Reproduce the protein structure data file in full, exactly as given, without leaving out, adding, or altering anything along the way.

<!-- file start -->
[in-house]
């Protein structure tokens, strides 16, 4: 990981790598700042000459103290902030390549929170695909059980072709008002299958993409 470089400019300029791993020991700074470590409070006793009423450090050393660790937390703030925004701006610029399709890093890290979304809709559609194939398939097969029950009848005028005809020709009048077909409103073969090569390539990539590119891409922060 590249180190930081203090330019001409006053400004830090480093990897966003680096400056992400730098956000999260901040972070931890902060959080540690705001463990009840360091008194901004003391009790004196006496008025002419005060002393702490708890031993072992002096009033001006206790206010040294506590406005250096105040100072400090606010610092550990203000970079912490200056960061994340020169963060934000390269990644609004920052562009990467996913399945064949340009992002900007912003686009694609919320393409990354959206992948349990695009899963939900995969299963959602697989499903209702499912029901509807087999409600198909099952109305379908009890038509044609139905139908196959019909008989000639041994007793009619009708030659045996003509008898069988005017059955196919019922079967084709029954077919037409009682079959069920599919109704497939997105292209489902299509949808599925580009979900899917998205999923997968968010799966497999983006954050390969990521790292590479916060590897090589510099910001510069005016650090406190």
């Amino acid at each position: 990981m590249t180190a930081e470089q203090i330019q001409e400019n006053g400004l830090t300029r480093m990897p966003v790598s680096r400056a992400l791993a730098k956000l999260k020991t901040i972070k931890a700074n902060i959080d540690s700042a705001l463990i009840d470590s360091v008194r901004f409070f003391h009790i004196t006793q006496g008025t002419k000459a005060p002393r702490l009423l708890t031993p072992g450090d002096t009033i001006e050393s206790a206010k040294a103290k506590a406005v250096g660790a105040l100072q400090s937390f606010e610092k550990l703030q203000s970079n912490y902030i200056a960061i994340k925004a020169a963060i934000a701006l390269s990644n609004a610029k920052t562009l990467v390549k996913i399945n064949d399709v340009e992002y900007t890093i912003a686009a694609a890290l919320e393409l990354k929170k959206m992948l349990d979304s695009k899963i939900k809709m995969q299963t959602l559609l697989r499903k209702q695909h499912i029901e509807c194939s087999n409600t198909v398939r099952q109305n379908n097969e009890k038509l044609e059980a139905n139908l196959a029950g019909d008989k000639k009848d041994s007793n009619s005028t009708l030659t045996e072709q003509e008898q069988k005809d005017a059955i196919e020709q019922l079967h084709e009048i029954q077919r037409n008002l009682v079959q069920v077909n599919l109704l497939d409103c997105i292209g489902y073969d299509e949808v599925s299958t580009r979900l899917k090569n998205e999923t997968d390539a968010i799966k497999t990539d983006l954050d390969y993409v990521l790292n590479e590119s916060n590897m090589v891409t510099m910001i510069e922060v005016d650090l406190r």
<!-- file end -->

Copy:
[in-house]
């Protein structure tokens, strides 16, 4: 990981790598700042000459103290902030390549929170695909059980072709008002299958993409 470089400019300029791993020991700074470590409070006793009423450090050393660790937390703030925004701006610029399709890093890290979304809709559609194939398939097969029950009848005028005809020709009048077909409103073969090569390539990539590119891409922060 590249180190930081203090330019001409006053400004830090480093990897966003680096400056992400730098956000999260901040972070931890902060959080540690705001463990009840360091008194901004003391009790004196006496008025002419005060002393702490708890031993072992002096009033001006206790206010040294506590406005250096105040100072400090606010610092550990203000970079912490200056960061994340020169963060934000390269990644609004920052562009990467996913399945064949340009992002900007912003686009694609919320393409990354959206992948349990695009899963939900995969299963959602697989499903209702499912029901509807087999409600198909099952109305379908009890038509044609139905139908196959019909008989000639041994007793009619009708030659045996003509008898069988005017059955196919019922079967084709029954077919037409009682079959069920599919109704497939997105292209489902299509949808599925580009979900899917998205999923997968968010799966497999983006954050390969990521790292590479916060590897090589510099910001510069005016650090406190």
């Amino acid at each position: 990981m590249t180190a930081e470089q203090i330019q001409e400019n006053g400004l830090t300029r480093m990897p966003v790598s680096r400056a992400l791993a730098k956000l999260k020991t901040i972070k931890a700074n902060i959080d540690s700042a705001l463990i009840d470590s360091v008194r901004f409070f003391h009790i004196t006793q006496g008025t002419k000459a005060p002393r702490l009423l708890t031993p072992g450090d002096t009033i001006e050393s206790a206010k040294a103290k506590a406005v250096g660790a105040l100072q400090s937390f606010e610092k550990l703030q203000s970079n912490y902030i200056a960061i994340k925004a020169a963060i934000a701006l390269s990644n609004a610029k920052t562009l990467v390549k996913i399945n064949d399709v340009e992002y900007t890093i912003a686009a694609a890290l919320e393409l990354k929170k959206m992948l349990d979304s695009k899963i939900k809709m995969q299963t959602l559609l697989r499903k209702q695909h499912i029901e509807c194939s087999n409600t198909v398939r099952q109305n379908n097969e009890k038509l044609e059980a139905n139908l196959a029950g019909d008989k000639k009848d041994s007793n009619s005028t009708l030659t045996e072709q003509e008898q069988k005809d005017a059955i196919e020709q019922l079967h084709e009048i029954q077919r037409n008002l009682v079959q069920v077909n599919l109704l497939d409103c997105i292209g489902y073969d299509e949808v599925s299958t580009r979900l899917k090569n998205e999923t997968d390539a968010i799966k497999t990539d983006l954050d390969y993409v990521l790292n590479e590119s916060n590897m090589v891409t510099m910001i510069e922060v005016d650090l406190r």